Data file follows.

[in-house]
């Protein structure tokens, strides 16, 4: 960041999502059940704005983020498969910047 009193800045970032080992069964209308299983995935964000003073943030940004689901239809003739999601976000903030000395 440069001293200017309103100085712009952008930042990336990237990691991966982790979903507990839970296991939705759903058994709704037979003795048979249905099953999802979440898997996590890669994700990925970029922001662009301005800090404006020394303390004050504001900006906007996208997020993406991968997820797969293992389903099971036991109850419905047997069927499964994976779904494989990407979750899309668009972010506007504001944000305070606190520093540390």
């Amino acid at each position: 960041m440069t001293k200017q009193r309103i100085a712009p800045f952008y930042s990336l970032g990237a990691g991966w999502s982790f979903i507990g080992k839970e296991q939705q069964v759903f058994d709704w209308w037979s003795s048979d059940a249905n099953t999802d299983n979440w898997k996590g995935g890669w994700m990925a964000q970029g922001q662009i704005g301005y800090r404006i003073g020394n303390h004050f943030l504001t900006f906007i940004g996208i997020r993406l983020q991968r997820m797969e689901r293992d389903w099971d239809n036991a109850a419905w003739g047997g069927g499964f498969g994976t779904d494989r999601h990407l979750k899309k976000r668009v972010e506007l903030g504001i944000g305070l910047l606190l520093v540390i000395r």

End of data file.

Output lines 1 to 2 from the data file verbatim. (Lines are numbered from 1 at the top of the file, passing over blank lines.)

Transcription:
[in-house]
């Protein structure tokens, strides 16, 4: 960041999502059940704005983020498969910047 009193800045970032080992069964209308299983995935964000003073943030940004689901239809003739999601976000903030000395 440069001293200017309103100085712009952008930042990336990237990691991966982790979903507990839970296991939705759903058994709704037979003795048979249905099953999802979440898997996590890669994700990925970029922001662009301005800090404006020394303390004050504001900006906007996208997020993406991968997820797969293992389903099971036991109850419905047997069927499964994976779904494989990407979750899309668009972010506007504001944000305070606190520093540390």